Then one should be familiar with the algorithms used:
SHA-256 (cryptographic hash function)
RIPEMD-160 (cryptographic hash function)
ECC (Elliptical Curve Cryptography)
ECDSA (ECC Digital Signature Algorithm)
SECP256K1 (specific ECC curve used by Bitcoin

One doesn't need to know for example the internal dataflow of SHA-256 but one does need to know what it is and at a high level how it works. Purpose?  Block size? Hash size?


None of these are Bitcoin specific and if someone doesn't have a fairly good understanding of them, then any explanation on Bitcoin really becomes a confusing mess of Bitcoin concepts AND the underlying cryptographic concepts.

It would be like trying to learn double entry bookeeping without understanding arithmetic.  It simply can't be done.  

5523  Economy / Speculation / Re: BTC prise isnt rising! USD is loosing value, thats all! on: February 08, 2013, 04:22:00 PM
Well... true but that doesn't explain the magnitude of the price rise.

Compare Bitcoin to gold, or a basket of commodities and it is still rising.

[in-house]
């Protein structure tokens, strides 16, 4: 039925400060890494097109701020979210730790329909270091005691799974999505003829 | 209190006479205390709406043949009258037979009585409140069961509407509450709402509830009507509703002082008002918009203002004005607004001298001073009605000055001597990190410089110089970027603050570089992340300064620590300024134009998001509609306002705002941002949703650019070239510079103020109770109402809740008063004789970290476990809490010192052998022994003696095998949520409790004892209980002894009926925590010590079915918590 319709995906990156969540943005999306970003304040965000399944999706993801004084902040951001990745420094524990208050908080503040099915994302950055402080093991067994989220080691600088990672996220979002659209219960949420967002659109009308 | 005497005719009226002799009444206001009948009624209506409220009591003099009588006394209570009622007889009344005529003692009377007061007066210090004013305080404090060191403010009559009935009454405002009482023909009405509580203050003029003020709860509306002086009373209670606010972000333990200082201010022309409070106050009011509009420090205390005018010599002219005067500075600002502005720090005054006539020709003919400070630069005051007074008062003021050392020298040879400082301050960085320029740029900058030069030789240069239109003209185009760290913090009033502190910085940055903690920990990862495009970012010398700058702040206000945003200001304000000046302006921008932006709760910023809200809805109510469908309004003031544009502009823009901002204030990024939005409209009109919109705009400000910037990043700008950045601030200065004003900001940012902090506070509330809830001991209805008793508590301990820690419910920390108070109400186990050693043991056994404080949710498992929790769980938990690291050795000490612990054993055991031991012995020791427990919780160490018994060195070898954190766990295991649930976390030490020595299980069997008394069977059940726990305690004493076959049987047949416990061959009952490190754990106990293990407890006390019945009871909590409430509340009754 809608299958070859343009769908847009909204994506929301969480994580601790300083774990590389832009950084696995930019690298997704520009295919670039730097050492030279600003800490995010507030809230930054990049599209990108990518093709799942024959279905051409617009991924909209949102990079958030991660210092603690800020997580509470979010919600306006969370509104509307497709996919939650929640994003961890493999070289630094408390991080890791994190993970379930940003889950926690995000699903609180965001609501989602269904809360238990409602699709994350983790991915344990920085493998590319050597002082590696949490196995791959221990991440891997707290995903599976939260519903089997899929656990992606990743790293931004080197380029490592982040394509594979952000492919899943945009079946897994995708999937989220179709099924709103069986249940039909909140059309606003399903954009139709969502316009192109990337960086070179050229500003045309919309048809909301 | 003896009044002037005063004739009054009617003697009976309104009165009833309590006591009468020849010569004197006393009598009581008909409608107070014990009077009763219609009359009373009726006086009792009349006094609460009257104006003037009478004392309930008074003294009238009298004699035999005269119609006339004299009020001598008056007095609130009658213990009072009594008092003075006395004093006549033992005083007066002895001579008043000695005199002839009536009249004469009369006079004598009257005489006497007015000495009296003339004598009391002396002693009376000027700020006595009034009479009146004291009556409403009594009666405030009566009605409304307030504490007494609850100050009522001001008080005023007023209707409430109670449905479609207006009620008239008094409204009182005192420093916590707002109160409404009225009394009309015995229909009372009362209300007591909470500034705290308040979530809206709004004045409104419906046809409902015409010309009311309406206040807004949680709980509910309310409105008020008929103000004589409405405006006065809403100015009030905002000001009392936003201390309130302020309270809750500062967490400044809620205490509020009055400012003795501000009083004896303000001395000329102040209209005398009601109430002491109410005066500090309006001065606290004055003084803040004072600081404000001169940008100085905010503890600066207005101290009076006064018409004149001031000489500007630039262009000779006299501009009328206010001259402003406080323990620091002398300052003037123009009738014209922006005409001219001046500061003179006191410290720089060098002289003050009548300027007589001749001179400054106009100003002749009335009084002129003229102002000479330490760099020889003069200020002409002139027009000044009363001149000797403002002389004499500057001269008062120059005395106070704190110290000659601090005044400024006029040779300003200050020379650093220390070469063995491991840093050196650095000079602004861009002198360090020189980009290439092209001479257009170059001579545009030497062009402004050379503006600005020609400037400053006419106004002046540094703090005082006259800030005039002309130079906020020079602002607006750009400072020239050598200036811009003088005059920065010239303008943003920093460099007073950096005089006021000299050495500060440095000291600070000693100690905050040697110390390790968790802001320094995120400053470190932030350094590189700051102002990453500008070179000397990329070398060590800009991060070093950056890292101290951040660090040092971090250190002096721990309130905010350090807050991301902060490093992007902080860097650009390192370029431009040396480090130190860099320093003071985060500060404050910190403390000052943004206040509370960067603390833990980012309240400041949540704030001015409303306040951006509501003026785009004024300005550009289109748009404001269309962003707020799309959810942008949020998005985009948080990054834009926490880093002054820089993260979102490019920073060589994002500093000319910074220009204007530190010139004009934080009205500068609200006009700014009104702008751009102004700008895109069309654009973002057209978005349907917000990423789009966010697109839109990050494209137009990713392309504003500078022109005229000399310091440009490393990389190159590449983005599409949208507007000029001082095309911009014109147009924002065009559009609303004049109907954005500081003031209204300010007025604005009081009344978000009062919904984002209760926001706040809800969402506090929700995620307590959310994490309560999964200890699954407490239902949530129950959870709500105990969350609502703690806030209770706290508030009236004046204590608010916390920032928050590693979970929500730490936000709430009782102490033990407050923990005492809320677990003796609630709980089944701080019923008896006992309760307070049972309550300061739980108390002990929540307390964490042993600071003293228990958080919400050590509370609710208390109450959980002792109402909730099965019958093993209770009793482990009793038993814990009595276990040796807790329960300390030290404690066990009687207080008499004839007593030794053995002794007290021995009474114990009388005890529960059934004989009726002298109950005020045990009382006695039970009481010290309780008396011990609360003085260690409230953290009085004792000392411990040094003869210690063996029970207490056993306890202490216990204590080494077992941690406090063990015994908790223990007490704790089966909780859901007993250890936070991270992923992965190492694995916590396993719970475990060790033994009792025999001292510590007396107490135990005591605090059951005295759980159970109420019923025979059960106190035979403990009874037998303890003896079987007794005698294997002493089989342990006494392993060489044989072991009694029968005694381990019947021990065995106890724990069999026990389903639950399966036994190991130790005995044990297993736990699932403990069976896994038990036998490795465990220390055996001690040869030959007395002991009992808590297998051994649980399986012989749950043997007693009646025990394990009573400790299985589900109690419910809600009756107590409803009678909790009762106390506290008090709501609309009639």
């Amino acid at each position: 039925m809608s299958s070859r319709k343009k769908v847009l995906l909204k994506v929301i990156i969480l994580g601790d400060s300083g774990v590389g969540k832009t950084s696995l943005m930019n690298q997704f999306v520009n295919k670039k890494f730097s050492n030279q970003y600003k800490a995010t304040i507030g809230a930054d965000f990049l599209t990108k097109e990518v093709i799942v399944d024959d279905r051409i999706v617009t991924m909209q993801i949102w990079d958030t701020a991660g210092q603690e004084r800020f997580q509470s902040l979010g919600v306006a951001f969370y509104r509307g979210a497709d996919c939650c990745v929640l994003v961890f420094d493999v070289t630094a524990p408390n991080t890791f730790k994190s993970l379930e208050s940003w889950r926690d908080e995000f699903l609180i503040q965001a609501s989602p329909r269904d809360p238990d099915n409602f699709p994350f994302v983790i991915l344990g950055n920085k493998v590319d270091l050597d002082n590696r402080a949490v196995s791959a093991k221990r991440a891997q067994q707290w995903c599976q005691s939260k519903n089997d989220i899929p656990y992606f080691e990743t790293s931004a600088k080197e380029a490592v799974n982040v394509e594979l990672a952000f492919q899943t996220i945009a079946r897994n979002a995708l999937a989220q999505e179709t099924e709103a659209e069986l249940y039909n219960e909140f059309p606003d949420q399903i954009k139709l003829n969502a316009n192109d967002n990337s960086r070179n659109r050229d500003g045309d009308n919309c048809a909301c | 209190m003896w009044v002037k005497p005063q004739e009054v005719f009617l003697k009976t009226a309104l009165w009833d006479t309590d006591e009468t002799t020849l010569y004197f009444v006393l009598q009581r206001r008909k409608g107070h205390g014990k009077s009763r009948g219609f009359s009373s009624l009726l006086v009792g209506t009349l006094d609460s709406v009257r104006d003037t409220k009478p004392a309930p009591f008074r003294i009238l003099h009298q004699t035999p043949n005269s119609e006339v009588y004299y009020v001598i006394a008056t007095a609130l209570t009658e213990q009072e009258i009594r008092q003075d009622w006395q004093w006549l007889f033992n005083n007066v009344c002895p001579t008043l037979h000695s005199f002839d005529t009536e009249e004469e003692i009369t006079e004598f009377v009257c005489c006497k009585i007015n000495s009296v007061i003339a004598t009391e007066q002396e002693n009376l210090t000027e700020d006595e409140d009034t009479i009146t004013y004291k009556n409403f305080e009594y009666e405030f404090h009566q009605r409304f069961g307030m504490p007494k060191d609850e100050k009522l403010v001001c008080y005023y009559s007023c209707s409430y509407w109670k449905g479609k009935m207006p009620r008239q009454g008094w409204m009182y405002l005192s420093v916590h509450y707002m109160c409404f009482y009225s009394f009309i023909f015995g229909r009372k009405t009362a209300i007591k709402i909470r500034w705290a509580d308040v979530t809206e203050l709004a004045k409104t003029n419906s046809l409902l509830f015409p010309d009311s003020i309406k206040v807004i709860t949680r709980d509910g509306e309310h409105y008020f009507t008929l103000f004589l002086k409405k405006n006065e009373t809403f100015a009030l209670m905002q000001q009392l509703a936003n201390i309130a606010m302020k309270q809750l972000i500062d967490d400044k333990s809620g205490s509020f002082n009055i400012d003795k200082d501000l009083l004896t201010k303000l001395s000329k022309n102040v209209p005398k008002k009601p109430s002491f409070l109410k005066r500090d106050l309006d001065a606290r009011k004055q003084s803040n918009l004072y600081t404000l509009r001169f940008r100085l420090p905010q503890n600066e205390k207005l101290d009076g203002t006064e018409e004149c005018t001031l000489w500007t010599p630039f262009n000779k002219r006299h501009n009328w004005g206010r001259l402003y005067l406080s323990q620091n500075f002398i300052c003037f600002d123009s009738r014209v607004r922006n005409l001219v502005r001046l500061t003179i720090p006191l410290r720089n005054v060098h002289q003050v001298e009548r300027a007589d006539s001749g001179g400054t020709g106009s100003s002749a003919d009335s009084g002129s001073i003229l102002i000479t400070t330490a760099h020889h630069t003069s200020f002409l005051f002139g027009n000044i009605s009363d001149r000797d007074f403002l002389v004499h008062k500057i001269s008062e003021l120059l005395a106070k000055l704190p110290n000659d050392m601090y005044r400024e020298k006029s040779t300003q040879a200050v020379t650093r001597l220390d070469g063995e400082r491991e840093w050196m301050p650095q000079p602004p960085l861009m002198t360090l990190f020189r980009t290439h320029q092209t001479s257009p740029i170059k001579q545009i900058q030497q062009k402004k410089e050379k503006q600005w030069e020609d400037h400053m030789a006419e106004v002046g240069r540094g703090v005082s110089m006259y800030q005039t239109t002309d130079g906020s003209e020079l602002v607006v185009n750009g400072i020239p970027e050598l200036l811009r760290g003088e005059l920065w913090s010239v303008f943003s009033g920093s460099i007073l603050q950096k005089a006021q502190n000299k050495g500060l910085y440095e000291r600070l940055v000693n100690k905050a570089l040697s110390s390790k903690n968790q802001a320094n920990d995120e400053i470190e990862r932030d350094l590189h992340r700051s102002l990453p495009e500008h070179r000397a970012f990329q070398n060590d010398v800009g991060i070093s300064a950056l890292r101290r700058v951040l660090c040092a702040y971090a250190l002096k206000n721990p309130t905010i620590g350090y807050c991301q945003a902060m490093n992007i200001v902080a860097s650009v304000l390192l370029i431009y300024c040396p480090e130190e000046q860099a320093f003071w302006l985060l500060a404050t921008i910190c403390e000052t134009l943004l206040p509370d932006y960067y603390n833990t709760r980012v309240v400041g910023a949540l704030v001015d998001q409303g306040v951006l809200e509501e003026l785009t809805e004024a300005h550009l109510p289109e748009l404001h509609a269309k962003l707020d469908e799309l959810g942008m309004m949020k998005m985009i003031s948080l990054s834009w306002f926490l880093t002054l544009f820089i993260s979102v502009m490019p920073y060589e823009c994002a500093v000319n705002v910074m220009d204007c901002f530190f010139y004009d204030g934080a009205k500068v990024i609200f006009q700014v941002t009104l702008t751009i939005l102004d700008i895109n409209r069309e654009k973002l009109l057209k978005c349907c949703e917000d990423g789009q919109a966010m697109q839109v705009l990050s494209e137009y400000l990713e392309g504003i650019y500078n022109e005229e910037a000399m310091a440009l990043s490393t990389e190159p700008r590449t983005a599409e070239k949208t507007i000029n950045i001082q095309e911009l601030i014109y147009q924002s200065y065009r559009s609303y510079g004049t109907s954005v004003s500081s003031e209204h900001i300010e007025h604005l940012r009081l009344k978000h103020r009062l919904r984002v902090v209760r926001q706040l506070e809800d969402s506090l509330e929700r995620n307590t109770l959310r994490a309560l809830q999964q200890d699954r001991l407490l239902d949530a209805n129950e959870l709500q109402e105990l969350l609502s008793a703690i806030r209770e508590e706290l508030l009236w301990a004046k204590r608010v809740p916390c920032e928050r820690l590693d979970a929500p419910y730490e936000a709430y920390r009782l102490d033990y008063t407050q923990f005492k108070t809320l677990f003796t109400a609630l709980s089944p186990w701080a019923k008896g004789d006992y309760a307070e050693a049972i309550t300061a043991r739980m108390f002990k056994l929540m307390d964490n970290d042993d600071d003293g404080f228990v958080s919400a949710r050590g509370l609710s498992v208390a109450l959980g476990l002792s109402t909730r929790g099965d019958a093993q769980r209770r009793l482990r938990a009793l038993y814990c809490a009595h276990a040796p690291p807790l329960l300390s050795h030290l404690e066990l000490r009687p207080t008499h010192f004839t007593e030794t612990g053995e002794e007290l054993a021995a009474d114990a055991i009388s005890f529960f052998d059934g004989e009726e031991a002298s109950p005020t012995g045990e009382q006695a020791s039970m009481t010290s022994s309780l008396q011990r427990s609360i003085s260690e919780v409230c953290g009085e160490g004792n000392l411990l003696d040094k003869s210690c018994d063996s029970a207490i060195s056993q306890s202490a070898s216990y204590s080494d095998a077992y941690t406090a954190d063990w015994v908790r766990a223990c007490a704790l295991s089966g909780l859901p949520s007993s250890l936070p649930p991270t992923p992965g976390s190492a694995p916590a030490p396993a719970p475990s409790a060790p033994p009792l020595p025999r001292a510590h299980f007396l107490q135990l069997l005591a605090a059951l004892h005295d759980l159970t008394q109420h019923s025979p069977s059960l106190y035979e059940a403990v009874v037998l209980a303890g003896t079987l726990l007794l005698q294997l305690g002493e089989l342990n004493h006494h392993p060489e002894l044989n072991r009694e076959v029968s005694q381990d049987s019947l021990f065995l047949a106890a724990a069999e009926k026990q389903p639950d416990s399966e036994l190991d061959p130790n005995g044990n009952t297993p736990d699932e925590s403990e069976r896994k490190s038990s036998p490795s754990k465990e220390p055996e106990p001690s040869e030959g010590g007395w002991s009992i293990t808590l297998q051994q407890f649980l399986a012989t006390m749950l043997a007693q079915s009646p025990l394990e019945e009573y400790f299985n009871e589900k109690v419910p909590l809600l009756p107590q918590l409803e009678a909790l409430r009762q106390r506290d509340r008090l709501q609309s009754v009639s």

5524  Other / Beginners & Help / Re: I could not answer this BTC security question on: February 08, 2013, 04:12:14 PM
Simple version ...  That is why we wait for confirmations.  

Unconfirmed transaction should only be trusted as much as you trust the sender.  If I send you a check, how do you know it won't bounce. If you trust me you can trust my check, if you don't then you can't and shouldn't.  Also you need to put the amount and thus the risk in context.  Selling a $5 steam game to someone on the forum?  0-confirm might be fine.  Launching a network of Bitcoin ATMs which instantly dispense up to $1,000 cash upon a 0-confirm transaction? Well that is a good way to go bankrupt.